<img src=http://www.toledoblade.com/assets/gif/weblink_icon.gif> <font color=red> <b>FDR FIRESIDE CHAT</font color=red></b>: <a href=" /apps/pbcs.dll/article?AID=/20081012/NEWS09/810109860" target="_blank "><b>Transcript and audio</a> <br> <img src=http://www.toledoblade.com/assets/gif/weblink_icon.gif> <font color=red> <b>LEGISLATIVE BATTLEGROUND</font color=red></b>: <a href=" /apps/pbcs.dll/article?AID=/20081012/NEWS09/810120321" target="_blank "><b> Dems eye Ohio House control</b></a> <br>
Nearly 65 years ago, a forward-looking President Franklin Delano Roosevelt searching for recovery of the economy and looking toward the end of a global war on two fronts presented to the country his idea of a second Bill of Rights dictating the right of all Americans to have jobs, adequate medical care, food, shelter, and education.
The nation's political leaders now are seeking to reverse unemployment, fix an economy battered by turmoil on Wall Street, and win or at least honorably end a global war on terror being fought in Afghanistan and Iraq.
Leaders in Ohio and Michigan are fighting to improve two of the worst state economies in the country, with jobless rates the highest in years and plant closings routine news.
Today, when Democratic presidential candidate Barack Obama returns to Toledo, The Blade, on its front page, asks Mr. Obama a simple question: Do all Americans who want to work have the right to a job where they live?
John Robinson Block, co-publisher and editor-in-chief of the newspaper, said the answer to that question is important to all Toledoans and to all Americans.
'The late, great governor of Ohio, James A. Rhodes, used to say there is nothing wrong with Ohio that more jobs won't solve,' Mr. Block said. 'And 64 years ago, President Roosevelt said every American has the right to a job. We wonder if Senator Obama thinks having a job is a right today.'
The similarities of the challenges of the 1940s and today have not gone unnoticed.
During the Great Depression of the 1930s, President Roosevelt created the New Deal to provide relief for the unemployed, economic recovery, and to reform the country's economic and banking systems.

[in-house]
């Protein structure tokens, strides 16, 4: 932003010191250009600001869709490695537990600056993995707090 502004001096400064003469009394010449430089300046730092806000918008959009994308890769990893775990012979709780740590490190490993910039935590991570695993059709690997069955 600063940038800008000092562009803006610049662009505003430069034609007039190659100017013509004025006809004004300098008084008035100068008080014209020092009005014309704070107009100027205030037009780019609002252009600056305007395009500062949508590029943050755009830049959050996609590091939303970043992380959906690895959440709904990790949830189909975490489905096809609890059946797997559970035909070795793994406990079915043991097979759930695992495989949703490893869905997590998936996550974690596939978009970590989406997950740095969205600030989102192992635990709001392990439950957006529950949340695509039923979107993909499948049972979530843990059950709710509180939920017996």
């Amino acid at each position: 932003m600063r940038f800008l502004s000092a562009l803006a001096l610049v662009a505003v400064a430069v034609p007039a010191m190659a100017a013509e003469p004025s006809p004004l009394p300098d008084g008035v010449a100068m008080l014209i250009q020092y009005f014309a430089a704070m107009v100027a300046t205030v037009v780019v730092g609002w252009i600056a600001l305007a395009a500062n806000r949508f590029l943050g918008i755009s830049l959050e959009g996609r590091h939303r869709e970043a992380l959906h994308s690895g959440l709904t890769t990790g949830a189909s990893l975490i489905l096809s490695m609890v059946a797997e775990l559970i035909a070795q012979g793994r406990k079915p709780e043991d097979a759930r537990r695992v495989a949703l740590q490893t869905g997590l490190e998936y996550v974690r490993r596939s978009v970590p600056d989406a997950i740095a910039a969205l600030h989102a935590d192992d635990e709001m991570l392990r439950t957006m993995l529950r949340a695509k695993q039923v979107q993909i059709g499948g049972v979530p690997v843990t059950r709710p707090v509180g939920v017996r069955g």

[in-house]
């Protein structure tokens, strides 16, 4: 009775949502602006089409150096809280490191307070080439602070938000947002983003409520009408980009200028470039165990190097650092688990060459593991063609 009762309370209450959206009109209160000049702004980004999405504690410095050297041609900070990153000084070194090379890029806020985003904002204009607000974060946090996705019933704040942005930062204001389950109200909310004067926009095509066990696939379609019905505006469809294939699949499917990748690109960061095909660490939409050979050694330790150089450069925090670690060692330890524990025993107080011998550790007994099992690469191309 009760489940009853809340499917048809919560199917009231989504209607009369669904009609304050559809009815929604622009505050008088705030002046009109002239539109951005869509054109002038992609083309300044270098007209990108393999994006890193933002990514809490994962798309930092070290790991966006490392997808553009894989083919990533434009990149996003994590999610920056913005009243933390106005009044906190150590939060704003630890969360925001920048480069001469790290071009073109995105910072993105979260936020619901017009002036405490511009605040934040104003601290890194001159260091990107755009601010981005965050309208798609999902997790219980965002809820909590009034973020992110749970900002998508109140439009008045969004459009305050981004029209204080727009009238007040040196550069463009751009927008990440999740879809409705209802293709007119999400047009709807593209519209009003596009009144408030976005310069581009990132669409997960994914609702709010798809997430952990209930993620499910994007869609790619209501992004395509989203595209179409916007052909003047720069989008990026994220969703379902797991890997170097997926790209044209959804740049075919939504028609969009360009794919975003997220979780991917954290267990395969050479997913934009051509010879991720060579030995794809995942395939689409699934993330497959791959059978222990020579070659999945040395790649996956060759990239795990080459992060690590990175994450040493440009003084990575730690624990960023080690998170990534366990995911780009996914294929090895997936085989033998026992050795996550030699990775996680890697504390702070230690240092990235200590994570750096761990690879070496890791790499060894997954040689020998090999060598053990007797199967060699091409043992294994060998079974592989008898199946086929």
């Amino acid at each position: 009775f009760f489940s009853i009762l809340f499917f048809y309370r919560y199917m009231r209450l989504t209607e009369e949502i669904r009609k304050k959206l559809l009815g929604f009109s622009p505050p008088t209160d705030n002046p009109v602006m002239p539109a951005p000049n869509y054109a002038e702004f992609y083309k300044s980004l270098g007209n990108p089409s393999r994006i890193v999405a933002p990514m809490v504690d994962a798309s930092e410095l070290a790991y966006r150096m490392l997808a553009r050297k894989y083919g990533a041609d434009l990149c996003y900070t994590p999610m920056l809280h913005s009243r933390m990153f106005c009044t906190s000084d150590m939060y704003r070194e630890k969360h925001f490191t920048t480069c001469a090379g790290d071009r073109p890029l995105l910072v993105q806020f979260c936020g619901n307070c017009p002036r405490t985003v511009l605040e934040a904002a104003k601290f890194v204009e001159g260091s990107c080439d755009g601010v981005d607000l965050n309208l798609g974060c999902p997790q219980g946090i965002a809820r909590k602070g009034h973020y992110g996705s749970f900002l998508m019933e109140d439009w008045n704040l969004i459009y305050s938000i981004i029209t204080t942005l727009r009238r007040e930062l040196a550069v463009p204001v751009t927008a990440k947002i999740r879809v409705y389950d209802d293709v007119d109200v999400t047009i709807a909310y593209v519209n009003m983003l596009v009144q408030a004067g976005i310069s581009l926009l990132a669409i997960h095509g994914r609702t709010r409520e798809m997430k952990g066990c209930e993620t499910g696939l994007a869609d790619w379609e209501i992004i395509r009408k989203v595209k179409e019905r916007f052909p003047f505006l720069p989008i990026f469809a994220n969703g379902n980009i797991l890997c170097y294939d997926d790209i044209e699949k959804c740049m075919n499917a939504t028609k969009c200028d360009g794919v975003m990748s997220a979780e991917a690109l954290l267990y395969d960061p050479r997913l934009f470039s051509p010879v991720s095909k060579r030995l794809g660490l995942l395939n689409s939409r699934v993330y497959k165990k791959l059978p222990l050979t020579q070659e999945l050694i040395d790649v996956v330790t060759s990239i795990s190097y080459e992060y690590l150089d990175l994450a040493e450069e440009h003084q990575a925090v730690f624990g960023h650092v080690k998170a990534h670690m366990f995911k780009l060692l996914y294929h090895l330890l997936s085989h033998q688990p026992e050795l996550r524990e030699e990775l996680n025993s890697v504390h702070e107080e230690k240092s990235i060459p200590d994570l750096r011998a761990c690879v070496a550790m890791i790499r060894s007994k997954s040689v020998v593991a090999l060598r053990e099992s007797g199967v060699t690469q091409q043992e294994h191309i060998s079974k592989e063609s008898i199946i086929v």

And near the end of his presidency, during his Jan. 11, 1944, State of the Union message, President Roosevelt spoke of the need for a second Bill of Rights 'under which a basis of security and prosperity can be established for all, regardless of station, race, or creed.'
In today's bad-news economy, many believe the 32nd president's ideas should be invoked again.
U.S. Sen. Sherrod Brown, (D., Ohio), said the rules of economic fairness in the country need to be restored.
'The social contract in this country has always been if you worked hard, took care of your family, went to work, and played by the rules, you would be rewarded,' Mr. Brown said. 'We have moved away from that, and the social contract is not what it used to be in this country.'
President Roosevelt's proposed second Bill of Rights included:
'The right to a useful, remunerative job in industries, shops, farms, or mines.'
'The right to earn enough to provide adequate food, clothing, and recreation.'
'The right of every farmer to raise and sell his products at a return that will provide a decent living.'
'The right of every businessman to trade with freedom from unfair competition and domination by monopolies.'
'The right of every family to a decent home.'
'The right to adequate medical care and the opportunity to achieve and enjoy good health.'
'The right to protection from the economic fears of old age, sickness, accident, and unemployment.'
'The right to a good education.'
Contact Ignazio Messina at: firstname.lastname@example.org or 419-724-6171.